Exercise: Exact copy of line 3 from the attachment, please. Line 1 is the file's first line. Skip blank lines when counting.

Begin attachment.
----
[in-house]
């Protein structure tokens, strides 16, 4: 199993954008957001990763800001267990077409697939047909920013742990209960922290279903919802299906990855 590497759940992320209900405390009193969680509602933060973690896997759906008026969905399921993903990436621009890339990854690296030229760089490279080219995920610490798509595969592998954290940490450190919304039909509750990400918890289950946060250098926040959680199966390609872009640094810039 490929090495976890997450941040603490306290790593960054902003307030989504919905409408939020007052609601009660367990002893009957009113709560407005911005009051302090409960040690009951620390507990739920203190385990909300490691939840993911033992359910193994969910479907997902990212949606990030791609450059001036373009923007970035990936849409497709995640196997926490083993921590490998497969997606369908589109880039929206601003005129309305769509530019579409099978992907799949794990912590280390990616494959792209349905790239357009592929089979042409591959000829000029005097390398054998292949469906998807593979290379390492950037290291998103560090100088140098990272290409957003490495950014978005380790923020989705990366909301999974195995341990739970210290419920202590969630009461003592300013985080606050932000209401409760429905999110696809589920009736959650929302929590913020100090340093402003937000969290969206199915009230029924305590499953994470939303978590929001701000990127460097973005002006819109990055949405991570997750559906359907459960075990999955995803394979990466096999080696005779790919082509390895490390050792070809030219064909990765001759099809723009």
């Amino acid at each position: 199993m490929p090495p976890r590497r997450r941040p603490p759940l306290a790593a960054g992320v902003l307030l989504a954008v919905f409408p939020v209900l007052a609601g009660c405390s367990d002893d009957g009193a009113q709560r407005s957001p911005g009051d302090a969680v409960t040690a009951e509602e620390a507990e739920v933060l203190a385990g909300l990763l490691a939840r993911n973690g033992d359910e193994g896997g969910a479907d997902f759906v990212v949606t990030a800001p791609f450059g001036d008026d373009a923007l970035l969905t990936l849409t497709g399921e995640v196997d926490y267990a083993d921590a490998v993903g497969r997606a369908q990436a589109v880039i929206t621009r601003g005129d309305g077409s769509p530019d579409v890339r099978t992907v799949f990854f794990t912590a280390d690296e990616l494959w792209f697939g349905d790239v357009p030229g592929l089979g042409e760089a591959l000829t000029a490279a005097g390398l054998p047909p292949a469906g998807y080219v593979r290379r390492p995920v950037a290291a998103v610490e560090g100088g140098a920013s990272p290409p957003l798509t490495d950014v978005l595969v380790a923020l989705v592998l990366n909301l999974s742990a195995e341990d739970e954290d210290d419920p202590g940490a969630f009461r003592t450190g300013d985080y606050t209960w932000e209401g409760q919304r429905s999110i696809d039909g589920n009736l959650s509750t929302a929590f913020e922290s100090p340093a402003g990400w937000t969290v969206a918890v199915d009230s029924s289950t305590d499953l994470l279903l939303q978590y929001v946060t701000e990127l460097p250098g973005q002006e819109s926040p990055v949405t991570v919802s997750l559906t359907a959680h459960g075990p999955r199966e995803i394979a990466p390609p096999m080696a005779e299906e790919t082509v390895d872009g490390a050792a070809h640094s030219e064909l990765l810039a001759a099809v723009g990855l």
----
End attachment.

């Amino acid at each position: 199993m490929p090495p976890r590497r997450r941040p603490p759940l306290a790593a960054g992320v902003l307030l989504a954008v919905f409408p939020v209900l007052a609601g009660c405390s367990d002893d009957g009193a009113q709560r407005s957001p911005g009051d302090a969680v409960t040690a009951e509602e620390a507990e739920v933060l203190a385990g909300l990763l490691a939840r993911n973690g033992d359910e193994g896997g969910a479907d997902f759906v990212v949606t990030a800001p791609f450059g001036d008026d373009a923007l970035l969905t990936l849409t497709g399921e995640v196997d926490y267990a083993d921590a490998v993903g497969r997606a369908q990436a589109v880039i929206t621009r601003g005129d309305g077409s769509p530019d579409v890339r099978t992907v799949f990854f794990t912590a280390d690296e990616l494959w792209f697939g349905d790239v357009p030229g592929l089979g042409e760089a591959l000829t000029a490279a005097g390398l054998p047909p292949a469906g998807y080219v593979r290379r390492p995920v950037a290291a998103v610490e560090g100088g140098a920013s990272p290409p957003l798509t490495d950014v978005l595969v380790a923020l989705v592998l990366n909301l999974s742990a195995e341990d739970e954290d210290d419920p202590g940490a969630f009461r003592t450190g300013d985080y606050t209960w932000e209401g409760q919304r429905s999110i696809d039909g589920n009736l959650s509750t929302a929590f913020e922290s100090p340093a402003g990400w937000t969290v969206a918890v199915d009230s029924s289950t305590d499953l994470l279903l939303q978590y929001v946060t701000e990127l460097p250098g973005q002006e819109s926040p990055v949405t991570v919802s997750l559906t359907a959680h459960g075990p999955r199966e995803i394979a990466p390609p096999m080696a005779e299906e790919t082509v390895d872009g490390a050792a070809h640094s030219e064909l990765l810039a001759a099809v723009g990855l």